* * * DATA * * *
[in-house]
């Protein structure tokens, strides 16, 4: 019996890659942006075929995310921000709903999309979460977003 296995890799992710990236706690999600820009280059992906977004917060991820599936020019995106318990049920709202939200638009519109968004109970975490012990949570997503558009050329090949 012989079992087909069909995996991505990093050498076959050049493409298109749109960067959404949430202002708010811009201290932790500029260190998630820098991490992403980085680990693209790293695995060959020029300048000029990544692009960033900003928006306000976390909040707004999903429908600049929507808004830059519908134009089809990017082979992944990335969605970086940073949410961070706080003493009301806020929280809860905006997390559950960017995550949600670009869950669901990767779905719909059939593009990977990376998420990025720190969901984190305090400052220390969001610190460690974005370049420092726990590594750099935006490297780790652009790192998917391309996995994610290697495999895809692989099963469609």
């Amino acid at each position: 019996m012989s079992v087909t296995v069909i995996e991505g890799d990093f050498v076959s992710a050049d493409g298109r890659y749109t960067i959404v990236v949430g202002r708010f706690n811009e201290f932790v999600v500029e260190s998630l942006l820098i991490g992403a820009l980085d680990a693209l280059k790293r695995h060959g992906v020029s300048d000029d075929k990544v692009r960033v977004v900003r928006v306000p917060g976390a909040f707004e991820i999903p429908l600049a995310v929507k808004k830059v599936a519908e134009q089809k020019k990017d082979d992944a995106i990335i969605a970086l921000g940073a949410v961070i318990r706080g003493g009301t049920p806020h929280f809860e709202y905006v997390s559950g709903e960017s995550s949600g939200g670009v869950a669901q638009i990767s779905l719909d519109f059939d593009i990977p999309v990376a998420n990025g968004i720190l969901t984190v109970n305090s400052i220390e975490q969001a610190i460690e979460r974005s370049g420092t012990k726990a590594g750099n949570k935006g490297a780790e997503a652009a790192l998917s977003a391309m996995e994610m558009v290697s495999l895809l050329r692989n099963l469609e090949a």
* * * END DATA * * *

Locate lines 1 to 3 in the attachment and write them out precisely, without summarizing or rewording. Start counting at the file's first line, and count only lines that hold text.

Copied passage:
[in-house]
């Protein structure tokens, strides 16, 4: 019996890659942006075929995310921000709903999309979460977003 296995890799992710990236706690999600820009280059992906977004917060991820599936020019995106318990049920709202939200638009519109968004109970975490012990949570997503558009050329090949 012989079992087909069909995996991505990093050498076959050049493409298109749109960067959404949430202002708010811009201290932790500029260190998630820098991490992403980085680990693209790293695995060959020029300048000029990544692009960033900003928006306000976390909040707004999903429908600049929507808004830059519908134009089809990017082979992944990335969605970086940073949410961070706080003493009301806020929280809860905006997390559950960017995550949600670009869950669901990767779905719909059939593009990977990376998420990025720190969901984190305090400052220390969001610190460690974005370049420092726990590594750099935006490297780790652009790192998917391309996995994610290697495999895809692989099963469609």
């Amino acid at each position: 019996m012989s079992v087909t296995v069909i995996e991505g890799d990093f050498v076959s992710a050049d493409g298109r890659y749109t960067i959404v990236v949430g202002r708010f706690n811009e201290f932790v999600v500029e260190s998630l942006l820098i991490g992403a820009l980085d680990a693209l280059k790293r695995h060959g992906v020029s300048d000029d075929k990544v692009r960033v977004v900003r928006v306000p917060g976390a909040f707004e991820i999903p429908l600049a995310v929507k808004k830059v599936a519908e134009q089809k020019k990017d082979d992944a995106i990335i969605a970086l921000g940073a949410v961070i318990r706080g003493g009301t049920p806020h929280f809860e709202y905006v997390s559950g709903e960017s995550s949600g939200g670009v869950a669901q638009i990767s779905l719909d519109f059939d593009i990977p999309v990376a998420n990025g968004i720190l969901t984190v109970n305090s400052i220390e975490q969001a610190i460690e979460r974005s370049g420092t012990k726990a590594g750099n949570k935006g490297a780790e997503a652009a790192l998917s977003a391309m996995e994610m558009v290697s495999l895809l050329r692989n099963l469609e090949a």